All posts tagged: Mayada Ibrahim

Symphony of the South

By TAHIR ANNOUR 
Translated by MAYADA IBRAHIM 

Dew
Uncle Musa died. A year after his passing, my father headed north. He said he would be back in a month.

It all happened so fast I barely caught it, like a migratory bird resting in a dark corner of the forest, like all the things that crowd my memory. No sooner do they appear than they vanish. When I try to recall the details, to understand what happened, none of it makes sense. Time lures the mind into letting go, submitting to the abyss, but I know the mind is capable of reaching into the well of the past. All these memories, from time to time they pierce through the pitch-black darkness. They gleam and fade into the shadows of this exile, of this rotten world.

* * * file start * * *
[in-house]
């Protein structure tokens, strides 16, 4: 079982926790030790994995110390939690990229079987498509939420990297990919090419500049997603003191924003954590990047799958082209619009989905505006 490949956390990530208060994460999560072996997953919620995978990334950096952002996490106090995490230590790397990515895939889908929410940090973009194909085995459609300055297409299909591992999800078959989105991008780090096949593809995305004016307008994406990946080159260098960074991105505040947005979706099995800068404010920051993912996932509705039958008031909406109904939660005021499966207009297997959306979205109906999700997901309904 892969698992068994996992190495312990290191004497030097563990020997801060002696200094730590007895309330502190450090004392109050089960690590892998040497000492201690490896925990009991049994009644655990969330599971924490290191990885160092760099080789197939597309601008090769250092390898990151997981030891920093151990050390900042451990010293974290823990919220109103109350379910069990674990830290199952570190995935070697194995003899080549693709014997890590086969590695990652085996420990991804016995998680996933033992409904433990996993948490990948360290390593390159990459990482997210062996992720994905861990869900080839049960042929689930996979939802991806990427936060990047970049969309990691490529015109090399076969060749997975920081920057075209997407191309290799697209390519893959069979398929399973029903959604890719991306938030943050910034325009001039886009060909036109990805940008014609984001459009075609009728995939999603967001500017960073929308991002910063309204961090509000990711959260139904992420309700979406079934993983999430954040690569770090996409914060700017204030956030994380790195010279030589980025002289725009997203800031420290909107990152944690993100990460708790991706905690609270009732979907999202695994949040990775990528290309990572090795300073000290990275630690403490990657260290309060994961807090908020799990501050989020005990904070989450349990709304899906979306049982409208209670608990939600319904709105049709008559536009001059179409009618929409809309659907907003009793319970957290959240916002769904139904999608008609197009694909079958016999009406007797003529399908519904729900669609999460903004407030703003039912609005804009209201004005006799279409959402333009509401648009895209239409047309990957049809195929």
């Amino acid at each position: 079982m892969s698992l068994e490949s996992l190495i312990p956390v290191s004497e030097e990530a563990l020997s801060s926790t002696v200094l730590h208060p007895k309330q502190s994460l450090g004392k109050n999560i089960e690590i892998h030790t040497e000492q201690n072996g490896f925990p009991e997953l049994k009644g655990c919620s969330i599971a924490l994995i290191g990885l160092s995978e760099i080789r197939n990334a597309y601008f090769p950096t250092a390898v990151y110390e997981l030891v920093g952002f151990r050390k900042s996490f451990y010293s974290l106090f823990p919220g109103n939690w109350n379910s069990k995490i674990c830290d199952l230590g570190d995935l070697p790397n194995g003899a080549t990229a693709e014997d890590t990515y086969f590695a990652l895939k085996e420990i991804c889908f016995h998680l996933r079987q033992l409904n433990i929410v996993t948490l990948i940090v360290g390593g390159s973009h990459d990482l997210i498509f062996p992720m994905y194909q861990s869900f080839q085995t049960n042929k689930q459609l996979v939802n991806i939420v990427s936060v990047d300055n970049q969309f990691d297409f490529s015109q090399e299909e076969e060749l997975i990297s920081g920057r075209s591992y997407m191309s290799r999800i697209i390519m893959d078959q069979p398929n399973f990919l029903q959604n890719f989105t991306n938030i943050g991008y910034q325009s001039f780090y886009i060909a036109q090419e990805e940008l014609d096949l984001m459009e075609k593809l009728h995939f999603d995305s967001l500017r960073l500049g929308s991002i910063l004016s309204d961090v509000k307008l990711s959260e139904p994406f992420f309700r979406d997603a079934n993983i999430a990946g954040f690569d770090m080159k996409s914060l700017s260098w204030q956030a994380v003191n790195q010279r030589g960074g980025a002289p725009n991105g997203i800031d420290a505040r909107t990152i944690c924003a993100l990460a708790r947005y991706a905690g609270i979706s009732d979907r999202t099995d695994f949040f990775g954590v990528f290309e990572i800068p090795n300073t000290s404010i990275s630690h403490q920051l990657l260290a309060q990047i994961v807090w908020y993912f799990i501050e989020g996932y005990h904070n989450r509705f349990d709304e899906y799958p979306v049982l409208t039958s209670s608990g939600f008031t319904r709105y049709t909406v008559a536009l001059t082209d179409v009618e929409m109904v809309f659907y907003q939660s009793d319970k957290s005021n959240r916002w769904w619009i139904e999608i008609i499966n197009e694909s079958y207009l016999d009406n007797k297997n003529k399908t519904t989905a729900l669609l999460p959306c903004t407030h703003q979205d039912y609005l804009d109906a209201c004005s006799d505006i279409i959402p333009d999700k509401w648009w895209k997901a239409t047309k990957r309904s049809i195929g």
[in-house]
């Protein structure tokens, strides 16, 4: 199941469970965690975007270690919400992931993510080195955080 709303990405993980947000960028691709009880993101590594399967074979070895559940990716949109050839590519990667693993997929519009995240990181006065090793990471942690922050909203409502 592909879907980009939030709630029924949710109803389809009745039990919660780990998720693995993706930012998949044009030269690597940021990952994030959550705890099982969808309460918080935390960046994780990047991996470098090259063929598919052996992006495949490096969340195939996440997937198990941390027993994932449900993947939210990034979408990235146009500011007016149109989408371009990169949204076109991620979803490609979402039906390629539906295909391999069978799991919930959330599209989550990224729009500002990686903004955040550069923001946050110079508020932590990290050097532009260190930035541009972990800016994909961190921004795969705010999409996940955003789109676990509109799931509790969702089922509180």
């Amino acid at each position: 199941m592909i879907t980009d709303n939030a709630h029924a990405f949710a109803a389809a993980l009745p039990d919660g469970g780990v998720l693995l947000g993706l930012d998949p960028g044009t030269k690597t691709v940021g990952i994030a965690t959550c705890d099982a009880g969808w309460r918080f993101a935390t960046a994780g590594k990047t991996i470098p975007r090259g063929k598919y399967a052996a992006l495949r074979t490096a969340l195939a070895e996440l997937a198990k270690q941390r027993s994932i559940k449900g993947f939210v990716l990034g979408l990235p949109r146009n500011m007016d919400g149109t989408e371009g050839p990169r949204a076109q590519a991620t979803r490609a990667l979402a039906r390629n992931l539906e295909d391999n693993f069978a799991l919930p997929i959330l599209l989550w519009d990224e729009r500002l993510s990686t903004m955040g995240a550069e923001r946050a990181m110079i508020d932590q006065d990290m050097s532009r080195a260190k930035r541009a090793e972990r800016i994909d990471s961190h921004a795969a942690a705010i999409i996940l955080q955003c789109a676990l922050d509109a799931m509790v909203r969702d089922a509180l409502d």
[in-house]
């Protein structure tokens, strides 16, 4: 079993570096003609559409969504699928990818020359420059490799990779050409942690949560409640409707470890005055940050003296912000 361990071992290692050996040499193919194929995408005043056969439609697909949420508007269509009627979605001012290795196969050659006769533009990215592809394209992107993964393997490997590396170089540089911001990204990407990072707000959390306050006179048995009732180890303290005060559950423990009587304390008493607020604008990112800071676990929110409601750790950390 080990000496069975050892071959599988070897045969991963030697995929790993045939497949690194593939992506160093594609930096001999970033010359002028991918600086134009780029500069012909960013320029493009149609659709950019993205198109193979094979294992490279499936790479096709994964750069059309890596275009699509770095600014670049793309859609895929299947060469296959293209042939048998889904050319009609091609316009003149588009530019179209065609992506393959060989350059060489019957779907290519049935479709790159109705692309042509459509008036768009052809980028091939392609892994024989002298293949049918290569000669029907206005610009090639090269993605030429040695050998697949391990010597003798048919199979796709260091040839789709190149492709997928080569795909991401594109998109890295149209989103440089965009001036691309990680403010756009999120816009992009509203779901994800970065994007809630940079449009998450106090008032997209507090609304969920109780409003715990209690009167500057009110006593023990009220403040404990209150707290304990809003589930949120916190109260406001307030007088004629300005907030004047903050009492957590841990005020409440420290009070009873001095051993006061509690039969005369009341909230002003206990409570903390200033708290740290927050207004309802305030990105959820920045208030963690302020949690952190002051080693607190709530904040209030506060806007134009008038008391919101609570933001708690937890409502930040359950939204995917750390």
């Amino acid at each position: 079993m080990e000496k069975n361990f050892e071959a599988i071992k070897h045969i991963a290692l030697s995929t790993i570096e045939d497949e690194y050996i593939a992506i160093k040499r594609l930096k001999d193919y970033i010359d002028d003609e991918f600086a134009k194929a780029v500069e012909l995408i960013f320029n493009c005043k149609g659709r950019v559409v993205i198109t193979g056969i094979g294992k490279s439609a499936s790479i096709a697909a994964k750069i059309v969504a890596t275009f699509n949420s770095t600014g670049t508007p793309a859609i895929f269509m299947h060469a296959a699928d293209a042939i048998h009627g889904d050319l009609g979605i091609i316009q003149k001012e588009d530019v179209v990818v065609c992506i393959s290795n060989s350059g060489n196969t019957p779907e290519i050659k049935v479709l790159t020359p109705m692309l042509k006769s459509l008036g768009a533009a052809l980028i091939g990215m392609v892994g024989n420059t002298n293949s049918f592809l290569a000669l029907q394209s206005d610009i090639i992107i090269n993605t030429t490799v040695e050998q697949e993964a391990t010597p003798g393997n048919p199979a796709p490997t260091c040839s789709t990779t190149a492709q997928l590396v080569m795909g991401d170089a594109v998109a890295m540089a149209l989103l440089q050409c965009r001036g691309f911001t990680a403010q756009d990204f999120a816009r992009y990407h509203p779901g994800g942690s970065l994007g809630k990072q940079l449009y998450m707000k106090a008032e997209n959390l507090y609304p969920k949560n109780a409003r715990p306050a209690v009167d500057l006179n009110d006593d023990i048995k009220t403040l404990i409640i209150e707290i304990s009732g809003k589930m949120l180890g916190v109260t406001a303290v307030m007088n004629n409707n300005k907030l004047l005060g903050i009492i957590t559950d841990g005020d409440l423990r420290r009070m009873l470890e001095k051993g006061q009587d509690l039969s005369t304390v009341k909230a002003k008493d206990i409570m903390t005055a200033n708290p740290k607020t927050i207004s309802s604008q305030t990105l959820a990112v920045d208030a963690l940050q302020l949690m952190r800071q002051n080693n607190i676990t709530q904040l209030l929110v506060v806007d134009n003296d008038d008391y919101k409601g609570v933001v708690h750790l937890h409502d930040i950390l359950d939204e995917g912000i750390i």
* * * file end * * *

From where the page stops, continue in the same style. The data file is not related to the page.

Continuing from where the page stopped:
On one of the shadowy days before his departure, I accompanied my father to the farm. It was the afternoon. Our farm was just outside the village. People were drying their earthenware in the sun: cups, bowls, pots, censers, jars. Children ran around them and erected little churches. They waded deep into the mud, sinking their hands in as if into spilled blood—the blood of an offering, perhaps—smearing their faces and tossing it at one another. They yelled and called each other names. Their clothes were the color of rust, their faces crocodile-like.

Symphony of the South
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